This award from the Major Research Instrumentation program supports Brown University with the acquisition of a modern maskless lithography system (Heidelberg Instruments MLA-150). Maskless lithography, where the pattern is transferred to the substrate by rapidly scanning a laser beam over the photoresist-covered substrate, under computer control overcomes many of the limitations of current photolithography techniques. The instrument will be located within the Nanofabrication Central Facility (NCF) and will support the research by some 25 research groups at Brown University including faculty from Engineering to Physics to Chemistry to Biomedical Engineering as well as local research community and industry. The MLA-150 will enable high-speed and flexible optical lithography down to micron-sized features at low cost and over large areas, without the constraints of pre-existing mask sets. In the immediate future, it will enable research in a range of funded or planned research projects in electronic and microfluidic devices. The flexibility of the system would help expand the range of laboratory courses currently supported by the NCF (three Engineering fabrication courses, currently focused on diode, transistor and solar cell fabrication) to encompass e.g. microfluidic devices. Postdoctoral scholars, graduate and undergraduate students will have an opportunity to be trained in this versatile fabrication technique.
This Major Research Instrumentation award supports the acquisition of a Heidelberg Instruments MLA-150 maskless lithography tool, with ~1 micrometer achievable feature size over a 150 mm field of exposure, with fast computer-controlled high-accuracy (0.5 micrometer) alignment and short (minutes-long) exposure times. The instrument includes two laser illumination modules and integrated cameras for high-accuracy alignment to pre-existing structures. The system will be integrated in a new Nanofabrication Central Facility (NCF) cleanroom at Brown University. This state-of-the-art instrument will foster interdisciplinary research at the intersection between diverse research fields in electronic and optoelectronic devices: fabrication of Ge quantum-dot based photodetectors; nitride vertical current flow transistors; piezoelectric energy harvesting devices; and magnetic tunnel junction-based memory elements and arrays. In the advanced materials area, it will contribute to: large-area surface patterning for THz emission spectroscopy; ultra-thin layered materials for structural coloration; templated surfaces for self-assembled nanoparticle arrays; 3D photocatalytic structures; and adaptive meta-surfaces based on phase-change materials. In the rapidly expanding bio-engineering area, the MLA-150 will permit large-area microfluidic structures to study spatially confined cell migration; DNA manipulation; and geometrically-constrained stem cell migration and differentiation. The instrument will be made available to other local academic institutions and local industry.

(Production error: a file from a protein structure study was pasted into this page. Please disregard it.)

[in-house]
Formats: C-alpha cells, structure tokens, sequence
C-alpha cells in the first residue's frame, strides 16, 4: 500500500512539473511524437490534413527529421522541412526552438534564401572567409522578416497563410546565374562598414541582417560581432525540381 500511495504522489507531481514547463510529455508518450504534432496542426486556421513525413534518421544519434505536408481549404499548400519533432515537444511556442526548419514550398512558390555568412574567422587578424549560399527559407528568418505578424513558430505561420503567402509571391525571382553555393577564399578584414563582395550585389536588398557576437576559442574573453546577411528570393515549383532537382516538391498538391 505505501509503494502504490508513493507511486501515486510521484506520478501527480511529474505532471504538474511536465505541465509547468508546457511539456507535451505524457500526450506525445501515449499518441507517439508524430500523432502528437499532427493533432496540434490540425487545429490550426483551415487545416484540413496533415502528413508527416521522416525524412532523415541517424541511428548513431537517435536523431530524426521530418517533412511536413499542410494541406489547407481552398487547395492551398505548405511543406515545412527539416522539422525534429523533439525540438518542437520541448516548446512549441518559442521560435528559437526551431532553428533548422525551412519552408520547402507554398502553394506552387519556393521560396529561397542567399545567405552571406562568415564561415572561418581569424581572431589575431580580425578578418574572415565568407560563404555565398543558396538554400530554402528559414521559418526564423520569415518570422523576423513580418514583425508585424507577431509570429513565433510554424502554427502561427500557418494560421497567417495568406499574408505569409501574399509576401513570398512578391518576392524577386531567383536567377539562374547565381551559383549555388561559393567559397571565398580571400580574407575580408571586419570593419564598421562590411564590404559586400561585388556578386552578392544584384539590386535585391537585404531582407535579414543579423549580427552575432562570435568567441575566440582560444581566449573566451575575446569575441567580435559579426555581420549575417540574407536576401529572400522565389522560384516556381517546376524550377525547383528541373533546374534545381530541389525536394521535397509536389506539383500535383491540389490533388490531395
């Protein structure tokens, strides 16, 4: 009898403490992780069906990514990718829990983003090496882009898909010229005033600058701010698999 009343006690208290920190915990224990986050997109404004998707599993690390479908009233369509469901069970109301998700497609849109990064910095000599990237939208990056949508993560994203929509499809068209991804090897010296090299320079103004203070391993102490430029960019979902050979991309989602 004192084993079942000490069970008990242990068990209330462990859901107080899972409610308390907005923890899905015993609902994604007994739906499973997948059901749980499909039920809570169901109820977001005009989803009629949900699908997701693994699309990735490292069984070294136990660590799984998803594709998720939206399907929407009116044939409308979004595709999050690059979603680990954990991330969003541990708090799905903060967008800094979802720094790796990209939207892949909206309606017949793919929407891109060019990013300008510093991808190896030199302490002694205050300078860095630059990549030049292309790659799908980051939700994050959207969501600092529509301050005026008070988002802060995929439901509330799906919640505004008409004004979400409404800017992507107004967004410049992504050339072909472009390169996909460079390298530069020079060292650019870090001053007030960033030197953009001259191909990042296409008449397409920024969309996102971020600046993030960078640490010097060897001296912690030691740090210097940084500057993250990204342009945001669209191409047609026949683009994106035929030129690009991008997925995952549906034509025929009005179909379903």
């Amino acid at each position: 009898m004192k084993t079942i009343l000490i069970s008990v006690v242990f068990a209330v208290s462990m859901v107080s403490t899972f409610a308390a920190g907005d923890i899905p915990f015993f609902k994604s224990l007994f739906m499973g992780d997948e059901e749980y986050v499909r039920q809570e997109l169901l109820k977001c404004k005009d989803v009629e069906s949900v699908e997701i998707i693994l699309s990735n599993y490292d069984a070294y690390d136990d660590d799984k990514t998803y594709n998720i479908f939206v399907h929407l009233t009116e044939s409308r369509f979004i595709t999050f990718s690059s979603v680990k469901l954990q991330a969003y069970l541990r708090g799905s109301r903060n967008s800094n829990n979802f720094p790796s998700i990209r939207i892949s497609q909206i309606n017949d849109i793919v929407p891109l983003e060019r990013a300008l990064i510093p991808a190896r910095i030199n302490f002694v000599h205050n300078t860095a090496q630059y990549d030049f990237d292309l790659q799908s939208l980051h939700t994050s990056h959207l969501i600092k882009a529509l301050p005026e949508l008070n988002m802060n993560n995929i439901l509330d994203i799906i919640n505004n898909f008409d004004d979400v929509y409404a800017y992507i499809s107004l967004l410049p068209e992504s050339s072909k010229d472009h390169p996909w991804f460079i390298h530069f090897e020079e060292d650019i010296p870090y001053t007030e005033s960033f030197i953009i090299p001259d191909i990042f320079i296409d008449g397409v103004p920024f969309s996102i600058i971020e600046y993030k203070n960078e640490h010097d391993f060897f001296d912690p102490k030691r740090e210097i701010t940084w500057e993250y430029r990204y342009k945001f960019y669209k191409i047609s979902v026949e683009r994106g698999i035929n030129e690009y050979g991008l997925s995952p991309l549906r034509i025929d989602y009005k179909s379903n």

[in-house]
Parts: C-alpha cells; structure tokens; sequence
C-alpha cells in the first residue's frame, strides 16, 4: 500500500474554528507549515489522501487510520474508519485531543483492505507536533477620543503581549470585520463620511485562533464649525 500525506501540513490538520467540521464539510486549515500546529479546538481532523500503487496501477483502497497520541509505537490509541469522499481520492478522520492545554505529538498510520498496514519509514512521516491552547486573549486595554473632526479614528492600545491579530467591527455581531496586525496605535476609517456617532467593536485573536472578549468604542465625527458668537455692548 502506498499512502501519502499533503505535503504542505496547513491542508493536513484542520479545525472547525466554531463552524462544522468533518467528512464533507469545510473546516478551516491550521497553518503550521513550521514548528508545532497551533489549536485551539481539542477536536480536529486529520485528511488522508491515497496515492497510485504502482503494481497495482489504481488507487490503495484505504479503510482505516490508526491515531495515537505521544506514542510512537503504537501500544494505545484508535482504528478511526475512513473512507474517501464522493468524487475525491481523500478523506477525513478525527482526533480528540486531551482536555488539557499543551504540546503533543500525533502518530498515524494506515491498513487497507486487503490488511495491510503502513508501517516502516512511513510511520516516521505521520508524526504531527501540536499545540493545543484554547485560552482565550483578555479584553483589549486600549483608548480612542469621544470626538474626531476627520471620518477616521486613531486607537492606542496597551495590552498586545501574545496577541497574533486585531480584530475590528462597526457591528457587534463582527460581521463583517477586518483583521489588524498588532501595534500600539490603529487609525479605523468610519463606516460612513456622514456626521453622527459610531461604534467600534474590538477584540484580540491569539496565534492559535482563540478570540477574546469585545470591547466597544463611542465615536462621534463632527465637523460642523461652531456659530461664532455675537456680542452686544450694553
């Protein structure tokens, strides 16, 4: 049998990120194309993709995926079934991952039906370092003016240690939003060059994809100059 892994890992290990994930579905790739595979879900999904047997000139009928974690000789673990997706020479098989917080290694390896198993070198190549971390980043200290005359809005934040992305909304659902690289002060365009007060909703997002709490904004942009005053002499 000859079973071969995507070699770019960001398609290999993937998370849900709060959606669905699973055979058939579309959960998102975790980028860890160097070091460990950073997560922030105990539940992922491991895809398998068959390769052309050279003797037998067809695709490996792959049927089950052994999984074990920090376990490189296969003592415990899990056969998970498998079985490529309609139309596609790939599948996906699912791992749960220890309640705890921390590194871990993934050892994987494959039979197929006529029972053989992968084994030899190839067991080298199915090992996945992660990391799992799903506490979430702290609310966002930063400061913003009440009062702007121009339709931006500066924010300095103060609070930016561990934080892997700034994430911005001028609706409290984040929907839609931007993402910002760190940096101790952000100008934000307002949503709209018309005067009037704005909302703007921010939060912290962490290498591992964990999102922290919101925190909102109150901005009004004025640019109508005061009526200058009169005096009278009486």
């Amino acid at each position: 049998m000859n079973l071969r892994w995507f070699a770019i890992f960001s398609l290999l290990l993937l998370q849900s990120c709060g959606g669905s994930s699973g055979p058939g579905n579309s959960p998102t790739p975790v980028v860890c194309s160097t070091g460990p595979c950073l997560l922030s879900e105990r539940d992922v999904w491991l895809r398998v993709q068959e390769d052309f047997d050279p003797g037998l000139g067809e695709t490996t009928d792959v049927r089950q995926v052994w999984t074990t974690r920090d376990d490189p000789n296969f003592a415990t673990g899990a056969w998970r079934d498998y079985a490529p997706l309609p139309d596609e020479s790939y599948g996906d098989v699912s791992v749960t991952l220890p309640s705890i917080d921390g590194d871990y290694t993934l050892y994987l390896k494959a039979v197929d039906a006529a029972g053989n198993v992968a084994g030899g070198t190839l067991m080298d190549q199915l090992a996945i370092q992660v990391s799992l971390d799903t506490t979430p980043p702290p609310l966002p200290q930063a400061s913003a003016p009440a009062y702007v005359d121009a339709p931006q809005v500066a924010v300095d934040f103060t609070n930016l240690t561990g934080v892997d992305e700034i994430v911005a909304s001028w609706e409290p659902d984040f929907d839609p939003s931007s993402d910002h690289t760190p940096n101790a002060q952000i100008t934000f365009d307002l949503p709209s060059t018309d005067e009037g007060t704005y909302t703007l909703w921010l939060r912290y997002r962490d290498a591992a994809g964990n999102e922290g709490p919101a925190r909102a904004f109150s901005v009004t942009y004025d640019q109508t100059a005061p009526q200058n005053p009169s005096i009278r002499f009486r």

This award reflects NSF's statutory mission and has been deemed worthy of support through evaluation using the Foundation's intellectual merit and broader impacts review criteria.